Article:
A letter from Choon Lim serving as Regional Liaison for East Asia, based in South Korea
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As a young Korean American I studied at Louisville Presbyterian Theological Seminary (LPTS). While I was studying there as a freshman I met Jeff Ritchie, who was doing a sabbatical year at the furlough home as a PC(USA) missionary to Korea. Jeff approached me to have a conversation so that he could practice the Korean language. Since we have the same birth year and have a common ground for God’s mission, we became friends naturally. A year later he went back to his mission work in Korea, but I didn’t know that this encounter would begin a long journey together for God’s mission.
Providentially I went to Korea as an exchange student in 1985 because LPTS established a sisterhood with the Presbyterian University and Theological Seminary (PUTS) in Seoul. I was the first student from LPTS to go to PUTS since the exchange program began. As I arrived at PUTS I called Jeff to let him know of my presence in Seoul. Later he asked me to go on a mission trip to an island off of Korea during summer break. This offer affected not only my future work, but also my faith in God. He offered me an opportunity to preach at a small church in Mo-do Island, in the southern part of Korea, but at that time I had not taken any courses in preaching nor had any preaching experience. With ceaseless prayers and preparation I delivered a sermon at the church. After the worship service a woman shouted out, saying she had been healed by my preaching and asked me to pray for her by laying my hands on her. I had not done it before, but relying on God completely, I prayed. After her, all the members of the congregation asked me to pray for them.
Among about 50 members there were three young adults. One young man who managed a generator for electricity, another young man who had just finished his military duty and was working on his father’s seaweed farm, and a young woman whose parents owned a restaurant on the mainland. Their prayer requests were like this: the two young men wanted to be pastors and the young woman wanted to be a minister’s wife.
After the prayers I went to the evangelist’s house. As I went into his room he suddenly kneeled down and asked me to pray for him. His request was to go to a seminary (he had graduated from a Bible school) and become a pastor. Also another request was to get married. Anyway, I prayed with all my heart even though there were some doubts in my mind because of his situation and appearance. He wore heavy eyeglasses due to an injury from an accident that took the eyesight from his left eye completely, and with the right he could barely see. His face had some scars, too.
After I finished all the courses at PUST in Korea, I went back and graduated from LPTS. Years passed, and eventually my wife, Yen Hee, and I were invited to serve as PC(USA) mission co-workers in Korea. We began our service with our church partner, the Presbyterian Church of Korea (PCK). Only later did I find out that Jeff Ritchie had recommended me when the PCK was looking for a mission co-worker partnership! After we came to Korea as mission co-workers in 1991 the president of Honam Theological University and Seminary (HTUS) asked me to teach Clinical Pastoral Education (CPE). So I taught it once a week at HTUS for five years. One day after I finished the class, a pastoral student asked me whether or not I remembered Ok-rim Lee from Mo-do Island. She was the young woman I’d met and prayed for. He told me that she was his wife. Later he became an associate pastor of the Island Medical Mission. I asked him if he knew anything about the two young men I had met on the island. He told me that one graduated from HTUS and the other one graduated from Holiness Church Seminary.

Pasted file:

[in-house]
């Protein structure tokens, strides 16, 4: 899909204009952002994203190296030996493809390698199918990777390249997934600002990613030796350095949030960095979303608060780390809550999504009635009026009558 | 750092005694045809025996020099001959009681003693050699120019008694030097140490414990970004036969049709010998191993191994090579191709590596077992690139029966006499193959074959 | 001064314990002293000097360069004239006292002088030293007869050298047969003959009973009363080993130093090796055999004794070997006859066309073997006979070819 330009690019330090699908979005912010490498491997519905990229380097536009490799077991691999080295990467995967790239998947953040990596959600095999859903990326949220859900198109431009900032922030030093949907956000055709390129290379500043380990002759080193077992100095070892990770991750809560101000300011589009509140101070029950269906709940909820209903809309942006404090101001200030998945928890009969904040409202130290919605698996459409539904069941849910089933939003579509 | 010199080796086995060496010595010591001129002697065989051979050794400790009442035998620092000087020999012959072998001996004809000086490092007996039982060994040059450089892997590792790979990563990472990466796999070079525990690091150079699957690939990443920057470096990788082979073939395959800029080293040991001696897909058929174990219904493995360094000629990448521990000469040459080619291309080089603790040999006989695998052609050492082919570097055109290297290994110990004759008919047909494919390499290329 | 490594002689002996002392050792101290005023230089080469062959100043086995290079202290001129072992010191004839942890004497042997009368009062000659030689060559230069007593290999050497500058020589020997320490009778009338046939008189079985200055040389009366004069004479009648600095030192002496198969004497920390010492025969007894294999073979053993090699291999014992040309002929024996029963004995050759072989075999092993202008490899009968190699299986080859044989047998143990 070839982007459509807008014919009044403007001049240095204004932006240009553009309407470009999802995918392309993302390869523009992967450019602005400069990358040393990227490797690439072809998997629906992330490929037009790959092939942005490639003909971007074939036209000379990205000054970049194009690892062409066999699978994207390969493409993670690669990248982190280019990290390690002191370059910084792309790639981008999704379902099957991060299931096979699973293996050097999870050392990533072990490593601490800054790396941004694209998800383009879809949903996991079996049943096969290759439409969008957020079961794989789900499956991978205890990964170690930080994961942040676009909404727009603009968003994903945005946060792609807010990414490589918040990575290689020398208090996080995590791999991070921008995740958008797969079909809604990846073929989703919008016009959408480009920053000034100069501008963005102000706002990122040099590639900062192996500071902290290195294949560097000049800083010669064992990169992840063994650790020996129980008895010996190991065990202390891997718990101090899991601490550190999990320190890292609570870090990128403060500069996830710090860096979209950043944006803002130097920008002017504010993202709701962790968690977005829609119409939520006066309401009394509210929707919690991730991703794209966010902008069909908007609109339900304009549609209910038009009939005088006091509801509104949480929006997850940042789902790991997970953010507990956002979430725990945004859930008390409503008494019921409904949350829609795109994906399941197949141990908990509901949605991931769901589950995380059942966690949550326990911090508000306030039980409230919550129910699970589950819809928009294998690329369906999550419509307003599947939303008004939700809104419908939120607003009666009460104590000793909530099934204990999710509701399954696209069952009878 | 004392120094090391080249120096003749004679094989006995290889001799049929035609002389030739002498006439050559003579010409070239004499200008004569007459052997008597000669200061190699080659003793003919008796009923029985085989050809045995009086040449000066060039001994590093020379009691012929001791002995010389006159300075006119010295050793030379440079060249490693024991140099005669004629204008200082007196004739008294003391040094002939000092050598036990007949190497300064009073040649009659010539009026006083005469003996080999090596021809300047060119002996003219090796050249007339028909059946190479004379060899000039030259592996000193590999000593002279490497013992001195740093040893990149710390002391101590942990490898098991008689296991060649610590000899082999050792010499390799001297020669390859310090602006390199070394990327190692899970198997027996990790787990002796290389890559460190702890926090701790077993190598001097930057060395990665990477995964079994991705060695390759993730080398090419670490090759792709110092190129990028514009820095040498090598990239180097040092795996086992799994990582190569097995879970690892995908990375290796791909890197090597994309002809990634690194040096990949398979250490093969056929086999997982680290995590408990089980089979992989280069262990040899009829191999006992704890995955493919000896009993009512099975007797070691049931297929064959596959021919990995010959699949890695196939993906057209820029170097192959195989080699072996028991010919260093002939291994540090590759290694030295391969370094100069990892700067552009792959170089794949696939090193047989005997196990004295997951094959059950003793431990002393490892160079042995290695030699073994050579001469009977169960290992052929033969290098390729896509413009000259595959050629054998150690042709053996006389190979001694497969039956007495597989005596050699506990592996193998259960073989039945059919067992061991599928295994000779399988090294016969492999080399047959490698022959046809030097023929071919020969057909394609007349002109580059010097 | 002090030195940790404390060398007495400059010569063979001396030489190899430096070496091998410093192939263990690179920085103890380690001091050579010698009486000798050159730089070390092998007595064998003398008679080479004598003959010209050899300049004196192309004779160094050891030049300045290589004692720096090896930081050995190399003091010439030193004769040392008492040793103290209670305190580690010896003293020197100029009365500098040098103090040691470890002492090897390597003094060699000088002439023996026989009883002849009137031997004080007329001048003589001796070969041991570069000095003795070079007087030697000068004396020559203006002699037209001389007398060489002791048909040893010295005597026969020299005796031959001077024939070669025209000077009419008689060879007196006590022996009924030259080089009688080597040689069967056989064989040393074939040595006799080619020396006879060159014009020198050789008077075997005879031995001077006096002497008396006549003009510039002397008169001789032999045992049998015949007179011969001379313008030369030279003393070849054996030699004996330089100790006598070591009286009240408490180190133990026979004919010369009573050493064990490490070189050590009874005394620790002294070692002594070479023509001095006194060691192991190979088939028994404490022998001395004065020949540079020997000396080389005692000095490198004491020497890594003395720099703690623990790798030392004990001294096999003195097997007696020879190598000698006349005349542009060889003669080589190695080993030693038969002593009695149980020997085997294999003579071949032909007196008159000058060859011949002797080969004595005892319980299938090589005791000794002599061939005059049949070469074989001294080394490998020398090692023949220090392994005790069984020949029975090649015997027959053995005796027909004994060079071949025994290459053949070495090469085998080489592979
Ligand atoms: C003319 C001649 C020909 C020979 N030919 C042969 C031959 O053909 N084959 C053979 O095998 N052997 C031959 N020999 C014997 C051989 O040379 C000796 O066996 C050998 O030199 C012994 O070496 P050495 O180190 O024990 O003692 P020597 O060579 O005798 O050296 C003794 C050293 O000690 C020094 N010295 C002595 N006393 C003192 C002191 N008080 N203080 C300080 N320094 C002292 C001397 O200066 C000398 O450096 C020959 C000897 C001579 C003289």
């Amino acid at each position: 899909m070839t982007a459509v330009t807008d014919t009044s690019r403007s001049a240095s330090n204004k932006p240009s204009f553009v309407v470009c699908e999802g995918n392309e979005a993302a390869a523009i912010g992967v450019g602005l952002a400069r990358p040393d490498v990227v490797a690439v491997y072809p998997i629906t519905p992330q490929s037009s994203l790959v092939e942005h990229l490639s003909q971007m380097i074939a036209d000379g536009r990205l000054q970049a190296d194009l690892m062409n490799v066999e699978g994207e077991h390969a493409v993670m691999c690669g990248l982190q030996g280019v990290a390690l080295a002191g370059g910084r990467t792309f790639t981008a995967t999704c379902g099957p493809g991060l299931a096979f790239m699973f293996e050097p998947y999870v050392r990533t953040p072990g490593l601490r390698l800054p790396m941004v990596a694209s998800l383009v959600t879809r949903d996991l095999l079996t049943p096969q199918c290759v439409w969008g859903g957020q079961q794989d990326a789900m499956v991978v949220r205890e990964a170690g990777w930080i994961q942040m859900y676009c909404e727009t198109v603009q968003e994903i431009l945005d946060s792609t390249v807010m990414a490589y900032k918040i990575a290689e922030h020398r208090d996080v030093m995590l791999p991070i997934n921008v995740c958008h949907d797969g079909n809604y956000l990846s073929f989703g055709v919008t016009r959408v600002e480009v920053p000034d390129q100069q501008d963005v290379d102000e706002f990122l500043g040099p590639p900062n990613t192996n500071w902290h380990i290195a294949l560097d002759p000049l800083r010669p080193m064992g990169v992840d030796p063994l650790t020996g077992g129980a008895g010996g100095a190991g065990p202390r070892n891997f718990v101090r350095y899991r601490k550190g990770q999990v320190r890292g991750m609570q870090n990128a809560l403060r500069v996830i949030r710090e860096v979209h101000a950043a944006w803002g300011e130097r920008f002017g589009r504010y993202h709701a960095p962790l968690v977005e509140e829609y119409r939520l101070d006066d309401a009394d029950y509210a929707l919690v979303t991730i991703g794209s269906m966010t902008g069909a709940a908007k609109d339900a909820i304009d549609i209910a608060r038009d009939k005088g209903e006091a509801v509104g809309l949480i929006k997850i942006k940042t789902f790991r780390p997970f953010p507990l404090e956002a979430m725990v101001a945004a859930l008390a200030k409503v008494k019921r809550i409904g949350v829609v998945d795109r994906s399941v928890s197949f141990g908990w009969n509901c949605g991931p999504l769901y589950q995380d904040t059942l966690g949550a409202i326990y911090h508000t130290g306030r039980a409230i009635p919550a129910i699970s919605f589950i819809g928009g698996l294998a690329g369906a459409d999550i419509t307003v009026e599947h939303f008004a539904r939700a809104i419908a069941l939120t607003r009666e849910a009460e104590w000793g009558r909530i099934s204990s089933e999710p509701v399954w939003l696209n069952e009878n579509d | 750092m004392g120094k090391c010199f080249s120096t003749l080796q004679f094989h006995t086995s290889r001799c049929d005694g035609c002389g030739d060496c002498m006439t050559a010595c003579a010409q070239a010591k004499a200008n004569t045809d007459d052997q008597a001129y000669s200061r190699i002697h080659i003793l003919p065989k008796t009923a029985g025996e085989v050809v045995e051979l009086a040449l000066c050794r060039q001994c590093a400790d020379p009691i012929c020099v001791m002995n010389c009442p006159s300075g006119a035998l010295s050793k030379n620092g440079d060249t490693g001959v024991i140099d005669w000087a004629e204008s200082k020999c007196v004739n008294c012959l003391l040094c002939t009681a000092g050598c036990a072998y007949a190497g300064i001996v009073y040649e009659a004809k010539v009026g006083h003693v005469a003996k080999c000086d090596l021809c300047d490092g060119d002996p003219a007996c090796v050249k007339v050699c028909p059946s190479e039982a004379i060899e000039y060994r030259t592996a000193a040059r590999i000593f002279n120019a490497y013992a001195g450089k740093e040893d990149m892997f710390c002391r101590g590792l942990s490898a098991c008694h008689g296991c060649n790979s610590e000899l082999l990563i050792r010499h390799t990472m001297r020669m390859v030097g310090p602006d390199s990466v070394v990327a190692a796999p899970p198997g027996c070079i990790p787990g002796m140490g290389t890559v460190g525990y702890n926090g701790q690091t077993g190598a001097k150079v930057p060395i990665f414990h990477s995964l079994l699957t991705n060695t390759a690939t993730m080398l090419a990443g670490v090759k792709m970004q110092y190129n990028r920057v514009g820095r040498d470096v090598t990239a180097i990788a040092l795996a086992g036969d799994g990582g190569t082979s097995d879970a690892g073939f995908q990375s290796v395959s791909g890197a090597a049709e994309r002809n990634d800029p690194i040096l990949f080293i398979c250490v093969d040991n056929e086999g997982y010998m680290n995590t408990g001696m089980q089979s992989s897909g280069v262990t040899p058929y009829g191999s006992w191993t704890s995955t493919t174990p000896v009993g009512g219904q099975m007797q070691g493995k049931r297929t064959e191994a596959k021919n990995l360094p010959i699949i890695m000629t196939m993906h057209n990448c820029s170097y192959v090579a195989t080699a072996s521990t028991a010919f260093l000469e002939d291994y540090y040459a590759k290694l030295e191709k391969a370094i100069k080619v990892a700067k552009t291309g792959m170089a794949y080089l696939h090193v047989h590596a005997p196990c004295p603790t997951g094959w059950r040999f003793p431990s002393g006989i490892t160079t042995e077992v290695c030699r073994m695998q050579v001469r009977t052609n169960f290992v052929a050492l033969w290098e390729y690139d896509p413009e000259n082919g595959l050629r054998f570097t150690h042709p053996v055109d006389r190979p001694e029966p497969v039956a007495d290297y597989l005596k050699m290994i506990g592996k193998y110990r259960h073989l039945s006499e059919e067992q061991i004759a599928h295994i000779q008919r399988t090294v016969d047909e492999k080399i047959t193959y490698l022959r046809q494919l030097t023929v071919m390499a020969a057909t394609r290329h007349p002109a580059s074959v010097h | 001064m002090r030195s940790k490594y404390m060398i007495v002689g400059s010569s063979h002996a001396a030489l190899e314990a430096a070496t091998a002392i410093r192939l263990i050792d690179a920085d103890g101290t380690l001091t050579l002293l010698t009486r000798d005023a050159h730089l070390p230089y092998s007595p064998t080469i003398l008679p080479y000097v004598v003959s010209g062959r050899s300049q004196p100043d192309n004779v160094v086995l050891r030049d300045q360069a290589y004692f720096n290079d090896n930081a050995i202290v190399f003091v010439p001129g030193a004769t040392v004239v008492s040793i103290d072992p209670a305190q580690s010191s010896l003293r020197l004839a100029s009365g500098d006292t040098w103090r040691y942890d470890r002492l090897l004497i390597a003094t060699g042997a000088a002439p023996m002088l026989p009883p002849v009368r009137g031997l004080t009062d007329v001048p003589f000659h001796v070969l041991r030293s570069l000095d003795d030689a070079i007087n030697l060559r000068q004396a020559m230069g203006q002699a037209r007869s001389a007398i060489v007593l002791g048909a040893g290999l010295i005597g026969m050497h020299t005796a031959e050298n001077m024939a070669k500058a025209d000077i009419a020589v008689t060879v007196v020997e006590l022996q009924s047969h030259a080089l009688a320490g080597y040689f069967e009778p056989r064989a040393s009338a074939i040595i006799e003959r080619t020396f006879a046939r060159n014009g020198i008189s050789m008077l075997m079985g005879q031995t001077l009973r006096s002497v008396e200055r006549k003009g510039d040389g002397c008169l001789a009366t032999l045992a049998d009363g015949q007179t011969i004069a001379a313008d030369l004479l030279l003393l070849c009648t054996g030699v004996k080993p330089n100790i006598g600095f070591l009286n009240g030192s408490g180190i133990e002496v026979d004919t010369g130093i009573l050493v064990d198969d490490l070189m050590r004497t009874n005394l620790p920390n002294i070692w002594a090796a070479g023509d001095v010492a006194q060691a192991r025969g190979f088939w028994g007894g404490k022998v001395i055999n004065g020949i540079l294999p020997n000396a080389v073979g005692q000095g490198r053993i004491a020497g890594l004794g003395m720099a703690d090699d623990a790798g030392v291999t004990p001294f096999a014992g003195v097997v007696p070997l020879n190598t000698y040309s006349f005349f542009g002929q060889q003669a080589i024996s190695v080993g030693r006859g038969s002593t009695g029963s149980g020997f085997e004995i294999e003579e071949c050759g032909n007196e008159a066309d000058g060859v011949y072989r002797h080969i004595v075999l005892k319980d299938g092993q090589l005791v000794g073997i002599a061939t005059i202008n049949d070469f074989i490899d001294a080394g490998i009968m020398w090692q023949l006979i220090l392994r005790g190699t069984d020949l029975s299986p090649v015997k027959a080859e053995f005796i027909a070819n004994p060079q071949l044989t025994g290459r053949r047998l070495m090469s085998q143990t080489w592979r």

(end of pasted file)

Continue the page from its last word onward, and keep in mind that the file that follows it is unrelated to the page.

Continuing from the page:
Concerning the Mo-do Church’s evangelist… One day I was invited as a lecturer for a pastors’ Continuing Education Seminar near Kwangju. Entering the place, I heard someone calling my name with a loud voice. I turned and saw a man wearing heavy eyeglasses running toward me, showing me his name tag. It was Rev. Sung-nam Chen, who had indeed become a pastor. He also told me he was married and has two children. While rejoicing with him I also silently confessed my little faith to God.
Through these experiences my faith has built up to completely relying on God. I truly believe God can do all things through Christ who gives us strength, and I have practiced this in my life. Now I have been a mission co-worker more than 25 years. I don’t fear to deliver sermons in any circumstance or environment. Also I believe the power of prayers and do practice it in English, Mandarin, and Korean, even though my skill in these language is poor. I am so happy that I met Jeff Ritchie all those years ago, and that through our encounter and engagement, and with God’s help, my faith has grown. From the bottom of my heart, I deeply thank him for his steadfast friendship and his unshaking love toward me and God. I also deeply thank you who have supported our ministry more than 25 years with steadfast and unshaking love and care.
As Yen Hee and I continue in service to God and to the Presbyterian Church of Korea, as well as with our partners in China, Taiwan, and Japan, I invite you to continue on this journey with us with your prayers, your correspondence and your financial support. Through God, all things are possible.
Yen Hee and Choon Lim
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